And when it comes to digital records, doctors can simply use voice control to transcribe entire interactions and patient visits, multiplying what can be done in a day, and vastly improving the patient experience.
(2) Assistance for those with disabilities
Today, over 3.4 million visually impaired individuals reside in the US alone. But thanks to new developments in the AI-integrated smart glasses realm, associated constraints could soon fade in severity.
And new pioneers continue to enter the market, including NavCog, Horus, AIServe, and MyEye, among others. Microsoft has even begun development of a “Seeing AI” app, which translates the world into audio descriptions for the blind, as seen through a smartphone’s camera lens.
During the Reality Virtual Hackathon in January, hosted by Magic Leap at MIT, two of the top three winners catered to disabilities. CleARsite provided environment reconstruction, haptic feedback, and Soundfield Audio overlay to enhance a visually impaired individual’s interaction with the world. Meanwhile, HeAR used a Magic Leap 1 headset to translate vocals or sign language into readable text in speech bubbles in the user’s field of view. Magic Leap remains dedicated to numerous such applications, each slated to vastly improve quality of life.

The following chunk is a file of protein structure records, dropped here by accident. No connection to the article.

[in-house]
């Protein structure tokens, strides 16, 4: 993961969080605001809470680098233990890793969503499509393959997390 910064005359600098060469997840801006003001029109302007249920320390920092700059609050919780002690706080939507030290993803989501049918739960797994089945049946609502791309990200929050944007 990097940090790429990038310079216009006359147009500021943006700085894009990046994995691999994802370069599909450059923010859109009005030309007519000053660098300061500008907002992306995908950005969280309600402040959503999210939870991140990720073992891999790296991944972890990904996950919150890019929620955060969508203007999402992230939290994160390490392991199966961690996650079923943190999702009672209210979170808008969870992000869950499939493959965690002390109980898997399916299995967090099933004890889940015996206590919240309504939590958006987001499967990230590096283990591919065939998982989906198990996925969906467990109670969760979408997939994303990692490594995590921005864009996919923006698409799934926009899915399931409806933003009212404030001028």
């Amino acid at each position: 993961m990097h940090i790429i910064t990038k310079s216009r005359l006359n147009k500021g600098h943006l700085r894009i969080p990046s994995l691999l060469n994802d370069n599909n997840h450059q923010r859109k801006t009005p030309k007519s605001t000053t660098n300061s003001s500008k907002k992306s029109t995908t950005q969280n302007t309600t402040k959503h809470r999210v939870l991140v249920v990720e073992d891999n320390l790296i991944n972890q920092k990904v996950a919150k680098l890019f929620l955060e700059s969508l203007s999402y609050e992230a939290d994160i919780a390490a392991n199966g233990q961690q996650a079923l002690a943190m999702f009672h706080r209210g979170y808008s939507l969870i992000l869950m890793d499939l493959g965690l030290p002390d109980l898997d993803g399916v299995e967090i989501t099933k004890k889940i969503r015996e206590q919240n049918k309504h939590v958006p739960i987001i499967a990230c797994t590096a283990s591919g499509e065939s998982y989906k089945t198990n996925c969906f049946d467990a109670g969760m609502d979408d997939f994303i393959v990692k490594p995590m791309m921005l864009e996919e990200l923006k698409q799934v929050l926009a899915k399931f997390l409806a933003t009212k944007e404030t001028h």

(3) Biometric displays
In biometrics, cyclist sunglasses and swimmer goggles have evolved into the perfect medium for AR health metric displays. Smart glasses like the Solos ($499) and Everysight Raptors ($599) provide cyclists with data on speed, power, and heart rate, along with navigation instructions. Meanwhile, Form goggles ($199)—just released at the end of August—show swimmers their pace, calories burned, distance, and stroke count in real-time, up to 32 feet underwater.
Accessible health data will shift off our wrists and into our fields of view, offering us personalized health recommendations and pushing our training limits alike.
Retail & Advertising
(1) Virtual shopping
The year is 2030. Walk into any (now AI-driven, sensor-laden, and IoT-retrofitted) store, and every mannequin will be wearing a digital design customized to your preferences. Forget digging through racks of garments or hunting down your size. Cross-referencing your purchase history, gaze patterns, and current closet inventory, AIs will display tailor-made items most suitable for your wardrobe, adjusted to your individual measurements.
An app available on most Android smartphones, Google Lens is already leaping into this marketplace, allowing users to scan QR codes and objects through their smartphone cameras. Within the product, Google Lens’s Style Match feature even gives consumers the capability to identify pieces of clothing or furniture and view similar designs available online and through e-commerce platforms.
And these mobile AR features are quickly encroaching upon ads as well.
In July, the New York Times debuted an AR ad for Netflix’s “Stranger Things,” for instance, guiding smartphone users to scan the page with their Google Lens app and experience the show’s fictional Starcourt Mall come to life.
But immersive AR advertisements of the future won’t all be unsolicited and obtrusive. Many will likely prove helpful.